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Basking Shark Facts

How is a basking shark classified?

Basking Shark (c) Colin Speedie
In just one hour a basking shark can filter a swimming pool of water

Living things can be organised into different groups.  Species that are alike are grouped together.  This is called classification.

Class:          Chondrichthyes (cartilaginous fish)
Order:          Lamniformes
Family:        Cetorhinidae

Species:       Cetorhinus maximus


Basking sharks are special

The basking shark is the second largest fish in the world after the whale shark and is slow-moving and harmless. Weighing up to 7 tonnes and measuring up to 12m, basking sharks are literally as big as a bus! 


The basking shark is widely distributed in temperate coastal waters worldwide. The shark is highly migratory and appears seasonally in different areas of its range.


Basking sharks follow concentrations of plankton and are often seen feeding near to the surface and close to land.


Basking sharks are filter feeders, swimming open-mouthed to allow water to flow over the gills and filtering zoo plankton with ‘gill rakers’.  In just one hour, a shark can filter a swimming pool of water and eat 25kg of plankton.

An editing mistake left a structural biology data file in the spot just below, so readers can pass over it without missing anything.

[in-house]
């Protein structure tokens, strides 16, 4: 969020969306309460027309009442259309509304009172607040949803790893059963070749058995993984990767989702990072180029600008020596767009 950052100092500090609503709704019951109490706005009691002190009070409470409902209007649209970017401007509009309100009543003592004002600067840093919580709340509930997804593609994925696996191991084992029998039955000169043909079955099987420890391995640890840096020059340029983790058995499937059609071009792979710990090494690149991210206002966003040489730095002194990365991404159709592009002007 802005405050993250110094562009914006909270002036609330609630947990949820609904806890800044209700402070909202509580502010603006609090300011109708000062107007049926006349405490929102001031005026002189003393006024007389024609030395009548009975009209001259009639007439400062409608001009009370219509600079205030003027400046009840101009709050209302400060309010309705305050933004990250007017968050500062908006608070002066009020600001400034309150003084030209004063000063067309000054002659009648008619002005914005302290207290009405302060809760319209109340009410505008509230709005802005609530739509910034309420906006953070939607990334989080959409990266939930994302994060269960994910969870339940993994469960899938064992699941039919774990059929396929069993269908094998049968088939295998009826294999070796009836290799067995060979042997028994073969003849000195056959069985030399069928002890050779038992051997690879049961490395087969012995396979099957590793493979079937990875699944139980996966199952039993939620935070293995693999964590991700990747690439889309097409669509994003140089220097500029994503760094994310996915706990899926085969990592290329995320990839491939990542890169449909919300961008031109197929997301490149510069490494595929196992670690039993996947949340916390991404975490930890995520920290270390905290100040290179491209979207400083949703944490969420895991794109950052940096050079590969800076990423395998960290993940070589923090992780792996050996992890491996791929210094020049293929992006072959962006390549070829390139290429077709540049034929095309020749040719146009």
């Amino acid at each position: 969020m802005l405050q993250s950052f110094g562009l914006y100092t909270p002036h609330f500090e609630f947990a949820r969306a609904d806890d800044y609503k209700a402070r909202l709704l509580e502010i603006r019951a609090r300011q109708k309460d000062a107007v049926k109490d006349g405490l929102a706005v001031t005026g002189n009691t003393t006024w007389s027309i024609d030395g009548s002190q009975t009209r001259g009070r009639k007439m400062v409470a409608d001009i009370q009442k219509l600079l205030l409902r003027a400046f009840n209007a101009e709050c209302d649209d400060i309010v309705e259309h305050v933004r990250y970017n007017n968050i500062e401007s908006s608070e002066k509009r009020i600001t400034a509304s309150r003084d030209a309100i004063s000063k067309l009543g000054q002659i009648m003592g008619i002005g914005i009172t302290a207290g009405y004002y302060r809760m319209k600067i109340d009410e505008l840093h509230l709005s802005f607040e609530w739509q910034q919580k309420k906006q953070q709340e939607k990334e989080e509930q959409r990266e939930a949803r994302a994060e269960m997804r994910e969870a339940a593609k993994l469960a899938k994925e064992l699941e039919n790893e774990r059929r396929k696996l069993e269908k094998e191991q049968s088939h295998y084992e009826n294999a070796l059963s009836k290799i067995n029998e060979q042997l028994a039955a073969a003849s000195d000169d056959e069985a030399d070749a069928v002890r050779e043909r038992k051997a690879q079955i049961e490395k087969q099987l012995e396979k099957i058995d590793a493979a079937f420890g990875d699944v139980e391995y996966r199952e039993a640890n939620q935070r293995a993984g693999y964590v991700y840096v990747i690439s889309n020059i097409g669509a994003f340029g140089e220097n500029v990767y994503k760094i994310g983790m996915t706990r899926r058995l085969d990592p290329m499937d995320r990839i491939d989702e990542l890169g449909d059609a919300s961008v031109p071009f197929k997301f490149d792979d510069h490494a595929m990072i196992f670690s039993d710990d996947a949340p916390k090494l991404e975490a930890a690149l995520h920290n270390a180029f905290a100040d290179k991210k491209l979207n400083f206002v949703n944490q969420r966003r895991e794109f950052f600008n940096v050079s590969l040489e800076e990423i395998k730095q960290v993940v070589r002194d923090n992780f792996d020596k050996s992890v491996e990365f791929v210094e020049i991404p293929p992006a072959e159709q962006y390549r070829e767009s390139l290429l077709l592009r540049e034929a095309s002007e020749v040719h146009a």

To aid buoyancy sharks lack true bones but have a cartilaginous skeleton which is lighter and large livers full of low density oil. 


During warmer months basking sharks are often sighted close to land and in enclosed bays.  But they are highly migratory and in the colder months of autumn and winter when plankton is scarce at the surface they remain at the bottom in deep water, possibly even hibernating.


Basking sharks can travel on their own, but they are social animals and form groups called ‘schools’ segregated by sex, usually in small numbers (3–4) but up to 50 or even 100 individuals.


Basking sharks are one of the slowest sharks to reproduce, with a lifespan of up to 50 years, males maturing by 12-16 years and females by 18 years.  After mating, gestation is slow, up to three years, and the female gives birth to 4-5 fully formed ‘pups’.


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